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Will I set up my everlasting rest;
To make me die with a restorative. And shake the yoke of inauspicious stars
(Kisses him. From this world-wearied flesh.-Eyes, look your Thy lips are warm ! last!
i Watch. (Within.] Lead, boy :Which Arms, take your last embrace ! and lips, 0 you The doors of breath, seal with a righteous kiss Jul. Yea, noise ?-then I'll be brief.-- happy A dateless bargain to engrossing death!
dagger! Come, bitter conduct, * cume, unsavoury guide!
[Snatching Romeo's Dagger, Thou desperate pilot, now at once run on This is thy sheath ; (Stabs herself.) there rust, The dashing rocks thy sea-sick weary bark !
and let me die. Here's to my love !--[Drinks.) o true apothe
(Falls on Romeo's Body, and dies. cary ! fby drugs are quick.--Thus with a kiss I die. Enter Watch, with the PAGE of Paris.
Page. This is the place; there, where the Enter at the other end of the Church-Yard,
torch doth burn. Friar LAURENCE, with a Lantern, Crow,
I watch. The ground is bloody ; Search about and Spade.
the church-yard :
Go, some of you, whoe'er you find, attach. Fri. Saint Francis be my speed I how oft to
(Exeunt some. night
Pitiful sight ; here lies the county slain ;Have my old feet stumbled at graves ?-Who's And Juliet bleeding ; warm, and newly dead, there?
Who bere bath lain these two days buried.Who is it that consorts, so late, the dead? Go, tell the prince,-run to the Capulets, Bal. Here's one, a friend, and one that knows Raise up the Montagues,—some others search ;
(Ereunt other WATCHMEN, Fri. Bliss be upon you ! Tell me, good my we see the ground whereon these woes do lie ; friend,
But the true ground of all these piteous woes, What torch is yond', that vainly lends his light We cannot without circumstance descry. To grubs and eyeless sculls ? as I discern, It burneth in the Capels' monument.
Enter some of the WATCH, with BALTHAZAR. Bul. It doth so, holy Sir ; and there's my
2 Watch. Here's Romeo's man, we found him master, One that you love.
in the church-yard. Fri. Who is it?
1 Watch. Hold him in safety, till the prince Bal. Romeo.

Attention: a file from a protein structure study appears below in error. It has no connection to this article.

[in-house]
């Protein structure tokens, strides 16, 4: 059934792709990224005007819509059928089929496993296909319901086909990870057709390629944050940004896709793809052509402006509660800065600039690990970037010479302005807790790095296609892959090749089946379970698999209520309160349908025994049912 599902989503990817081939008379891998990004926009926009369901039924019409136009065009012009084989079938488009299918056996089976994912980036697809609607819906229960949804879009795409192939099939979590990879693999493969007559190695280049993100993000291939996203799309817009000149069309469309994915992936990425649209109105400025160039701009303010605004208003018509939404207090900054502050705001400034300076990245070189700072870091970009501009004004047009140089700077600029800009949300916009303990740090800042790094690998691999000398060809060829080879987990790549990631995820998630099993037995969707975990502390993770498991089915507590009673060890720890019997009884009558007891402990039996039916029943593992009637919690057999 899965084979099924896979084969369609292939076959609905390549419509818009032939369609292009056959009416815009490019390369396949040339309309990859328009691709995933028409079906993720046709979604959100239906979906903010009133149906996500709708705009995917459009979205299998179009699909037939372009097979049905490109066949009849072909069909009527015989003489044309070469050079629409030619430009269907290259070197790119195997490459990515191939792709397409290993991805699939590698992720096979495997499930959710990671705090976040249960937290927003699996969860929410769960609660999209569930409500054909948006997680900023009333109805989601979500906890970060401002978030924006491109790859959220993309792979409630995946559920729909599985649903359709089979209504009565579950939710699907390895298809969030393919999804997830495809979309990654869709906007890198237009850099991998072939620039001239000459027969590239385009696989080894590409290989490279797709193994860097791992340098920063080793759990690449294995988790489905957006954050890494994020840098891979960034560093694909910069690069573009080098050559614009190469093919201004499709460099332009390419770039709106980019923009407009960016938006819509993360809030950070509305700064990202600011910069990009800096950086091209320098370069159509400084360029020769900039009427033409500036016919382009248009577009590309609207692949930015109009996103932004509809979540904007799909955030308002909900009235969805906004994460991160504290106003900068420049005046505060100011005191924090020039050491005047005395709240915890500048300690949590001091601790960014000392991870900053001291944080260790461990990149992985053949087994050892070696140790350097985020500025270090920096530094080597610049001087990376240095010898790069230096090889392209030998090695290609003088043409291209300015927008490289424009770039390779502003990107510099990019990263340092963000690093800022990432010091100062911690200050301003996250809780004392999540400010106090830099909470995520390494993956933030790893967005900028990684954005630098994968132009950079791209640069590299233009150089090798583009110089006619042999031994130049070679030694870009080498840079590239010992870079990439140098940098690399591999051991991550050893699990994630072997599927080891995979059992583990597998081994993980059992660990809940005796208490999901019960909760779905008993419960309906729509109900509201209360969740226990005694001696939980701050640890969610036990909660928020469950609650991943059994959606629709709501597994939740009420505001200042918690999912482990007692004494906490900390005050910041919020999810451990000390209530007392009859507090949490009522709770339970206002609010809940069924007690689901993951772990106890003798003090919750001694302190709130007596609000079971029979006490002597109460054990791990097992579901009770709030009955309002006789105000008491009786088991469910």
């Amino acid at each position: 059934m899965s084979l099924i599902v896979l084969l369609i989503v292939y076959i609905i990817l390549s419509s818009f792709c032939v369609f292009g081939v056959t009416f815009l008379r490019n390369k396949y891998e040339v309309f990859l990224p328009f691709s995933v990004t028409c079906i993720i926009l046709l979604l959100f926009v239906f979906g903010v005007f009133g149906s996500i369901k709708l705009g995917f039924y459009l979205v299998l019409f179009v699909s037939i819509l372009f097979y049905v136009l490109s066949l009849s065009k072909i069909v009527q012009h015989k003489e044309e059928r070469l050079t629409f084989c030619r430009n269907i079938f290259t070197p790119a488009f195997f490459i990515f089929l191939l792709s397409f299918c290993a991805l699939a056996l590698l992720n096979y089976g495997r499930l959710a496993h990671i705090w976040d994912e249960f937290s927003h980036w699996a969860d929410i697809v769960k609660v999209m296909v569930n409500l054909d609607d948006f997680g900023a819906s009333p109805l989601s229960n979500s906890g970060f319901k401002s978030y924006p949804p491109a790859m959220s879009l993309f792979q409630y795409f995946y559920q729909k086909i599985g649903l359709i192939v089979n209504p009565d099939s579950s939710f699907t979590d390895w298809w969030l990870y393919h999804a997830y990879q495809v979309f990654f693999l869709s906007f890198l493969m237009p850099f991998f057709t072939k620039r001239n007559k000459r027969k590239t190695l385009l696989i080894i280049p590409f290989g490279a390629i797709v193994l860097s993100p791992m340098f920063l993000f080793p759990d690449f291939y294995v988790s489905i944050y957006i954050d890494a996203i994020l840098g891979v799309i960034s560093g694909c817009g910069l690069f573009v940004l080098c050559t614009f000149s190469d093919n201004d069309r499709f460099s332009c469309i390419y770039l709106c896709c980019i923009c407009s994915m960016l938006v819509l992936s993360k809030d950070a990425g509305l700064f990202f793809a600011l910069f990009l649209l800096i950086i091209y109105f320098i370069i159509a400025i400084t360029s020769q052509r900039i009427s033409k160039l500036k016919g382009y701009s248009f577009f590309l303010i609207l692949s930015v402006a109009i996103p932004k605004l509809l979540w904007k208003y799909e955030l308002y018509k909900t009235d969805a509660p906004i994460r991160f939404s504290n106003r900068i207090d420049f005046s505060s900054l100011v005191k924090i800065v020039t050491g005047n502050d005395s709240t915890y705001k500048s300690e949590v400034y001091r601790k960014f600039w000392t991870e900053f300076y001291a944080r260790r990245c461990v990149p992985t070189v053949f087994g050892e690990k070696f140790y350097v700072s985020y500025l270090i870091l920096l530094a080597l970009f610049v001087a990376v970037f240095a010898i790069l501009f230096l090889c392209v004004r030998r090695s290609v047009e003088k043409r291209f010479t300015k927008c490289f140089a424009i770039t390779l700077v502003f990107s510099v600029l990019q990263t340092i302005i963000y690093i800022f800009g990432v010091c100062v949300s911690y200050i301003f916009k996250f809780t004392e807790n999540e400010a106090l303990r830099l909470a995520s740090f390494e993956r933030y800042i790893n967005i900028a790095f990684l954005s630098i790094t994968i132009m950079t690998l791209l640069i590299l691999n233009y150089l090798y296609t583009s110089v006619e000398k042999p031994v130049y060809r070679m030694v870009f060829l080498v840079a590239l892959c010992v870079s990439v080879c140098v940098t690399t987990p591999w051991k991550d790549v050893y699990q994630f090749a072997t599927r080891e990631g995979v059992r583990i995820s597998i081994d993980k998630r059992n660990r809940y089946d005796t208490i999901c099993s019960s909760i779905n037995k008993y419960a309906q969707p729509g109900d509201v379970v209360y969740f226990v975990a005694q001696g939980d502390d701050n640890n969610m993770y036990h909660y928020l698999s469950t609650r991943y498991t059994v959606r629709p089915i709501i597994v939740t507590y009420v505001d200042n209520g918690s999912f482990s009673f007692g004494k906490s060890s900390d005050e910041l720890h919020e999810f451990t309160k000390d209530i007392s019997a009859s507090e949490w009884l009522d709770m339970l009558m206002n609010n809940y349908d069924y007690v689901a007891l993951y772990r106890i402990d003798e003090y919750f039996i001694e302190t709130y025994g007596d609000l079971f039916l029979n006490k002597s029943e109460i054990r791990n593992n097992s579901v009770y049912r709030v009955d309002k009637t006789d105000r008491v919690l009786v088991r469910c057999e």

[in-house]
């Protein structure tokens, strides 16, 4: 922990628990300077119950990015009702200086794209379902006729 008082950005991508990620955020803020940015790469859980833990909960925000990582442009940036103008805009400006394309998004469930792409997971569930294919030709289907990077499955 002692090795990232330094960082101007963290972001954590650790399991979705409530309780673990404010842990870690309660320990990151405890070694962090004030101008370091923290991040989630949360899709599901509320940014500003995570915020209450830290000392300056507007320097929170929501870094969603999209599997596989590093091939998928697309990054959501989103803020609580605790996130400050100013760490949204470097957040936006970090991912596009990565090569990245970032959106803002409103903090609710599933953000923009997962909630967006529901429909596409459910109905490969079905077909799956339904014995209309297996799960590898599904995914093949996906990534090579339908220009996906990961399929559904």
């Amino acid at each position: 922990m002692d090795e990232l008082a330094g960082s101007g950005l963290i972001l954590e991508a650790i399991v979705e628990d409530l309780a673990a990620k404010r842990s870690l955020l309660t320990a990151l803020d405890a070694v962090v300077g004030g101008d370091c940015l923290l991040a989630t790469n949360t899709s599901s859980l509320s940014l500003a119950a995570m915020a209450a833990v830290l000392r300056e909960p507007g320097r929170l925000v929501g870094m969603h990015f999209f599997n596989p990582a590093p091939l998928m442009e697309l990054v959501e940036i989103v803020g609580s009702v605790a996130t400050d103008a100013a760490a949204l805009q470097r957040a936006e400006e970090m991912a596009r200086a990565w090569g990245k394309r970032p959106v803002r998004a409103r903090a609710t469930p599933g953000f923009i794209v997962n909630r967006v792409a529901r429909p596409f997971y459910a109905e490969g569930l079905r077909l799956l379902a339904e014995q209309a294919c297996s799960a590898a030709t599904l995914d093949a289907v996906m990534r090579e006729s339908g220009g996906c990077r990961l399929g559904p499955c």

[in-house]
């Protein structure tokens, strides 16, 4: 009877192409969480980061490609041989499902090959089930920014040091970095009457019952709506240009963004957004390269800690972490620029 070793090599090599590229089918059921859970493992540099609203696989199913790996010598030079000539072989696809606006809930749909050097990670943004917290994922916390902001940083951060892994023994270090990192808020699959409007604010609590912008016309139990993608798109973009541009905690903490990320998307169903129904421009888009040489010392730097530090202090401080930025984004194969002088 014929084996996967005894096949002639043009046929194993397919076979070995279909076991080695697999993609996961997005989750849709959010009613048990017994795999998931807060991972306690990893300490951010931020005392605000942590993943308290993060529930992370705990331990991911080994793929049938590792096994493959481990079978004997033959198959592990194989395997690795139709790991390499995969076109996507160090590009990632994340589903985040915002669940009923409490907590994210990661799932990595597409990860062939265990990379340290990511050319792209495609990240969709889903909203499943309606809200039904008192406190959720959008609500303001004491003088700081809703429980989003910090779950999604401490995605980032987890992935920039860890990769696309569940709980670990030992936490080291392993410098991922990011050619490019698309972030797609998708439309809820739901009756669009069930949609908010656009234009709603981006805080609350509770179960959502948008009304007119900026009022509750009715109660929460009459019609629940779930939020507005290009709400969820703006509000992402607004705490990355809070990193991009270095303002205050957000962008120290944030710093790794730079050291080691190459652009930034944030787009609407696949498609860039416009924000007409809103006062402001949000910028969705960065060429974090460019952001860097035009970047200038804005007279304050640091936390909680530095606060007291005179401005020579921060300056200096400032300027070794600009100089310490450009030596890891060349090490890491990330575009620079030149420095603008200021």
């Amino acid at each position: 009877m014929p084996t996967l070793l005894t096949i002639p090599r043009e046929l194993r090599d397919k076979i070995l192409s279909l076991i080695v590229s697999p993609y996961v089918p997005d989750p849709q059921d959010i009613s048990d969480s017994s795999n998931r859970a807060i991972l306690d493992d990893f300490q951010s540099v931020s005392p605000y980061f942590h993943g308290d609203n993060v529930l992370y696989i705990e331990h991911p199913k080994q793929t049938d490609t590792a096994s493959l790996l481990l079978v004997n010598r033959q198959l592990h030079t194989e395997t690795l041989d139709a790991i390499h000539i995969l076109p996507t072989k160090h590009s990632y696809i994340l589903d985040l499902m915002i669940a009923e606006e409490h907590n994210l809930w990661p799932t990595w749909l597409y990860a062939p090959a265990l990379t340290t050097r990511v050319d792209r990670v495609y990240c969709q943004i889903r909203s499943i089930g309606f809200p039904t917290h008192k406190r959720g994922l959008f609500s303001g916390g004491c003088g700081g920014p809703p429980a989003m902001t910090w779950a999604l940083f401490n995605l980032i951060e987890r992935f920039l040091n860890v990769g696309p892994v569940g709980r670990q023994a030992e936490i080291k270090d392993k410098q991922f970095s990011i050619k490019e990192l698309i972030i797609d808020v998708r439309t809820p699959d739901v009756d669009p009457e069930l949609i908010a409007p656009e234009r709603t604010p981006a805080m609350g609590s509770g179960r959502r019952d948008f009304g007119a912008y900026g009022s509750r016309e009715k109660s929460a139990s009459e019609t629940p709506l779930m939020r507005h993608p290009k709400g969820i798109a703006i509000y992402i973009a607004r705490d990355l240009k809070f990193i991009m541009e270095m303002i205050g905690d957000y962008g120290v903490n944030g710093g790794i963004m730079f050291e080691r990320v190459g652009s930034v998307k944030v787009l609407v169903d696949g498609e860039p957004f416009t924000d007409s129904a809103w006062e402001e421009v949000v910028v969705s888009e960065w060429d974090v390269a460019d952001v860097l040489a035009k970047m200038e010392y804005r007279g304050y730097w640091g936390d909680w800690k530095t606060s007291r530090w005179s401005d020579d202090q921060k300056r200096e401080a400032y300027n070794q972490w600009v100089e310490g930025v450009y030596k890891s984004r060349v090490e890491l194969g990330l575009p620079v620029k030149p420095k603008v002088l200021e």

come hither. Fri. How long hath he beea there?
Enter another WATCHMAN, with Friar Bal. Full balf an hour.
3 Watch. Here is a fiar, that trembles, My master knows not, but I am gone bence ;
sighs, and weeps : And fearfully did menace me with death,
We took this inalteck and this spade from him. If I did stay to look on bis intents.
As he was coming from this church-yard side. Fri. Stay then, I'll go alone :-Fear comes
1 Watch. A great suspicion ; Stay the friar
Enter the Prince and Attendants.
Prince. Wbat misadventure is so early up, And that my master slew him.
That calls our person from our morning's rest? Fri. Romeo ?
(Advances. Enter CAPULET, Lady CAPULET, and others. Alack, alack, what blood is this, wbich stains The stony entrance of this sepulchre ?
Cap. What should it be, that they so shriek What mean these masterless and gory swords
abroad To lie discolour'd by this place of peace ?
La. Cap. The people in the street cry(Enters the Monument.
Romeo, Romeo! oh! pale !--Who else ? what, Paris Some-Juliet, and some-Paris ; and all run, too?
With open outcry toward our monument. And steep'd in blood ?-Ah! what an unkind Prince. What fear is this, which startles in hour
our ears? Is guilty of this lamentable chance !
1 Watch. Sovereign, bere lies the county The lady stirs. (JULIET uakes and stirs.
Paris slain; Jul. O comfortable friar ! wbere is my lord ?
And Romeo dead ; and Juliet, dead before, I do remember well where I should be,
Warm and new kill'd. And there I am :-W bere is iny Romeo ?
Prince. Search, seek, and know how this foul (Noise within.
murder comes. Fri. I hear some noise.- Lady, come from
1 Watch. Here is a friar, and slaughter'd that nest
Romeo's man; of death, contagion, and unnatural sleep;
with instruments upon them, fit to open A greater power than we can contradict
These dead inen's tombs. Hath thwarted our intents ; corne, come away:
Cap. O heavens ! O wife ! look how our daughThy husband in thy bosom there lies drad;
ter bleeds! And Paris too :-come, l'u dispose of thee
This dagger hath mista'en,--for lo ! his honse Among a sisterhood of holy nuns :
Is empty on the back of Montagne, Stay not to question, for the watch is coming ;
And is mis-sheathed in my daugbter's bosom. Come, go, good Juliet,-[Noise again.) I dare La. Cap. Omne! this sight of death is as a stay no longer.
bell, Jul. Go, get thee hence, for I will not That warns my old age a sepulchre. away,
Enter MONTAGUE and others. What's here? a cup, clos'd in my true love's band?
Prince. Come, Montague ; for thou art early Poison, I see, bath been his timeless end :
up, O churt! drink all; and leave no friendly drop, To see thy son and heir more early down. To help me after 1-1 will kiss thy lips ;
Mon. Alas, my liege, my wife is dead to Haply, some poison yet doth hang on them,
Grief of my sou's exile hath stopp'd her breath : All this I know; and to the marriage